Crude Oil-S&P 500 Relationship Close to Danger Zone

Howard Simons
  APR 12, 2010 9:10 AM

Higher energy prices are keeping consumers from reviving the economy.


If you want to transmit highly classified state secrets, forget all of the James Bond stuff and just insert your message in plain English in a legal disclaimer. No one reads either them or those software licensing agreements you have to accept before installation. However, please read the following non-disclaimer disclosure: The current partial contribution of crude oil prices to the S&P 1500 Supercomposite remains positive, 0.59% on a net weighted beta at last calculation. The reason for this is simple: The positive impact across the Energy and Basic Materials sectors outweighs the negative impact across the Consumer Discretionary, Consumer Staples, and Health Care sectors.

However, we're approaching a zone of concern, and that is the subject for today. While it may come as a surprise to many, the long-term correlation of weekly average returns between the cash S&P 500 and cash West Texas Intermediate crude oil at Cushing, Oklahoma, has been 0.019 since January 1983. The only times we've been outside of an in-sample 95% confidence interval of these rolling 13-week correlations to the upside over this period have been in September 1984, July 2006, August-September 2008, and March-April 2010. This last set of data points is highlighted in red.

The common factor here is global economic growth. Rising activity increases both energy demands and sets the stage for higher expected profits. Surprisingly, the connection between monetary largesse and rising crude oil prices is weak; this will be dealt with in a later article.


As the pundits say, it's not a regime market but a market of regimes. We can divide the history since January 1983 into four of them. The first, marked in blue, extended to the Federal Reserve’s first declaration of war on deflation in May 2003. It was random. The second, marked in red went from May 2003 until the Bernanke Federal Reserve abandoned all semblance of monetary discipline in August 2007. It was linear; see the turquoise-framed regression synopsis.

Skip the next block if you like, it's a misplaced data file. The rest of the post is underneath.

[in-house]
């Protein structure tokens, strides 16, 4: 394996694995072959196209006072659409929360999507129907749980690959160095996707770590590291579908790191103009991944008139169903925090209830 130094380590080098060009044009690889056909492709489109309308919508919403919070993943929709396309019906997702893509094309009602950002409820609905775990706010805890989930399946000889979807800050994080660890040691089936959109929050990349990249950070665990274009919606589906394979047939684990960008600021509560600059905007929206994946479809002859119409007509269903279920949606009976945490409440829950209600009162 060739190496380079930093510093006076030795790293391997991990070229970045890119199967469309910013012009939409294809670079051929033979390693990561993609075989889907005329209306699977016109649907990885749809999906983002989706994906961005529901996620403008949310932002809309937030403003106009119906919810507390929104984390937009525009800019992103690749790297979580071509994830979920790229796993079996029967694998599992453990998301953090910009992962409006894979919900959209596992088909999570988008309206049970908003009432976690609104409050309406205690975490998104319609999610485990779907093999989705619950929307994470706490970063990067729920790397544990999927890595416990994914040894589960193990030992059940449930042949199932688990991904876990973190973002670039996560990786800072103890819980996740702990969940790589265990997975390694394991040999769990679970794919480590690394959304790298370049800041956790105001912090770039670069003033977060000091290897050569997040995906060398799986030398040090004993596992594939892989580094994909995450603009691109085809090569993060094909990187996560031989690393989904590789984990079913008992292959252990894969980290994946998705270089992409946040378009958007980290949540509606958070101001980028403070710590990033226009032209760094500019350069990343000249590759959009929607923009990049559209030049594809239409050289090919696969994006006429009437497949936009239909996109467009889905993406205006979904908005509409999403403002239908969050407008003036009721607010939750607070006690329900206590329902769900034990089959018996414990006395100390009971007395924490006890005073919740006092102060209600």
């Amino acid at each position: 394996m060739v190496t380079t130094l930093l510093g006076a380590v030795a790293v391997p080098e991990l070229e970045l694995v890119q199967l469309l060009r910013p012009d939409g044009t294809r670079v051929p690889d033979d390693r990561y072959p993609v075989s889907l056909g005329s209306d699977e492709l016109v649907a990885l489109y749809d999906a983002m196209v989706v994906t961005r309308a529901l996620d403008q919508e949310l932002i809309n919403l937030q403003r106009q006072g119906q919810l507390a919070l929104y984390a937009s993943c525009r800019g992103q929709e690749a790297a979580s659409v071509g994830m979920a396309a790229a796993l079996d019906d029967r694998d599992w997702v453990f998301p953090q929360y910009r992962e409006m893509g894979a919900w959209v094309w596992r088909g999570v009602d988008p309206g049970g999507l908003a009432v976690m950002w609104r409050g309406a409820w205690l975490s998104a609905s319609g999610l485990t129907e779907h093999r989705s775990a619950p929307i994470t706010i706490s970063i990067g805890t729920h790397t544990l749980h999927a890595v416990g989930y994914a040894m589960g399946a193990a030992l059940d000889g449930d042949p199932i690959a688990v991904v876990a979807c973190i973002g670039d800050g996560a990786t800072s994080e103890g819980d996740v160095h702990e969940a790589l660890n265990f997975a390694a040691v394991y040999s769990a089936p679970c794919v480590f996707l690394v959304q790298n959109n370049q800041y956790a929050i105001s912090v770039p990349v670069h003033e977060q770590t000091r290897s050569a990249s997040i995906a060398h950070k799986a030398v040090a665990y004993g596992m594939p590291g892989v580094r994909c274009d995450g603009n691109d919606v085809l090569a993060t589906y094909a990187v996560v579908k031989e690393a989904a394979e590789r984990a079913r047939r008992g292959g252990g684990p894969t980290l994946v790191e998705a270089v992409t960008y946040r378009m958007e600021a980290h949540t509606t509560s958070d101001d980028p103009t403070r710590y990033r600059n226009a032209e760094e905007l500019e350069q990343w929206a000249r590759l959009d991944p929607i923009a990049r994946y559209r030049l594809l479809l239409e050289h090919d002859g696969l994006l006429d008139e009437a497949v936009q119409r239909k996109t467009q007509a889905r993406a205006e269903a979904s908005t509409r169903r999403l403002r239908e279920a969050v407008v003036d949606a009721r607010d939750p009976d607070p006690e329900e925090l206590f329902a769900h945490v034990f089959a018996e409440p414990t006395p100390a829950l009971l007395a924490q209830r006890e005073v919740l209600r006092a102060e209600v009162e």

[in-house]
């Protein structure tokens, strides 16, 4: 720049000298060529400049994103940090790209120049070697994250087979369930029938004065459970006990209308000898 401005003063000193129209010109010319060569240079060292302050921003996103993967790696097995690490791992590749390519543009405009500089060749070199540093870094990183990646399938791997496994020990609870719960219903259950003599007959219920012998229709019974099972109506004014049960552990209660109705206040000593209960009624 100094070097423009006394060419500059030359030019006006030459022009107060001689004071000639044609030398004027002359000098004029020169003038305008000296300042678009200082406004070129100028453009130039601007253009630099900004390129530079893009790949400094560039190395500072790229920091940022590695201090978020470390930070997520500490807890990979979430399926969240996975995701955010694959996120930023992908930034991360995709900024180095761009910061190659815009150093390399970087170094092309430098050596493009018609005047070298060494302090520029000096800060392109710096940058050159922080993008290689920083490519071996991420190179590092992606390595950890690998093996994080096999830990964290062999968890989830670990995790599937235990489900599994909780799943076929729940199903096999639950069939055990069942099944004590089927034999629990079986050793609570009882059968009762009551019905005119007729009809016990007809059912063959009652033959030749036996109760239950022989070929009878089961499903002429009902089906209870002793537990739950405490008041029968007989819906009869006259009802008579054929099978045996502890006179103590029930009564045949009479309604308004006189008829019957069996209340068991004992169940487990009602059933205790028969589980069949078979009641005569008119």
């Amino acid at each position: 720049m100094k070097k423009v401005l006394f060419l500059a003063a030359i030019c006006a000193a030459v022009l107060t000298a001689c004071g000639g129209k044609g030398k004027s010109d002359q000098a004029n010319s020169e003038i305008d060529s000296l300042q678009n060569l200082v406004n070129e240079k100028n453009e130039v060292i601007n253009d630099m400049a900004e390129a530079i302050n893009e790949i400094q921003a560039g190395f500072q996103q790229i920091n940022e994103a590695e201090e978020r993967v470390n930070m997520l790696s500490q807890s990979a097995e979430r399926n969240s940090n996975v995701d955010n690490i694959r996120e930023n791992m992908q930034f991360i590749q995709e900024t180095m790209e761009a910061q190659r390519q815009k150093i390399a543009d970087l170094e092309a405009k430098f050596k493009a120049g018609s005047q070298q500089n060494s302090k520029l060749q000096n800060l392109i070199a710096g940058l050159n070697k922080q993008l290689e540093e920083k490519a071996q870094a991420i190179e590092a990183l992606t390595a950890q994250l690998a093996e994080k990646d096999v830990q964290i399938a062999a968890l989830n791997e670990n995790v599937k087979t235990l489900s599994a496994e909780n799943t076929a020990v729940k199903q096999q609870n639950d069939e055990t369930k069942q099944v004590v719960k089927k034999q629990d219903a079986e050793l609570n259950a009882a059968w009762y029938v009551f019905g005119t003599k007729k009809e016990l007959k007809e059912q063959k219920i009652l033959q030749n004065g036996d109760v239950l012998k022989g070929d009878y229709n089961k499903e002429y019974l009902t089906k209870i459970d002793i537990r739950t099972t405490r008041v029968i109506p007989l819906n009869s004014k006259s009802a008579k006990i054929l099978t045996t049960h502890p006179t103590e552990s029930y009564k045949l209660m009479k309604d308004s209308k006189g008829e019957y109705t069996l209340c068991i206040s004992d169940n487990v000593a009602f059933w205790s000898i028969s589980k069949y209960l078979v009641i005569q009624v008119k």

The third regime, marked in green, extended to the July 2008 peak in crude oil prices. As noted in the magenta-framed regression synopsis, this was the only protracted period of negative correlation between the S&P 500 and crude oil. The fourth and current regime, extending from July 2008 to the present and marked in black with a yellow-framed regression synopsis, has been the most linear of all.

What, to return to the James Bond theme, is the clear and present danger? We are now entering the absolute price zone where negative correlation occurred. While that August 2007-July 2008 period also involved the credit crunch to knock stocks lower, we should remember the world didn't acclimate well to $4 per gallon gasoline.

The strongest sectors of late have been the consumer-related ones. Every dollar out of the consumer’s pocket for higher energy costs is a dollar unavailable to support the great national pastime of spending money like there's no tomorrow. As noted above, higher crude oil prices affect consumer-related issues negatively.

While I don't expect crude oil prices to move significantly over $100 during the present phase, that is an opinion and not a brick wall. Once we head there, the world changes and not for the better for anything dependent on consumer spending.
No positions in stocks mentioned.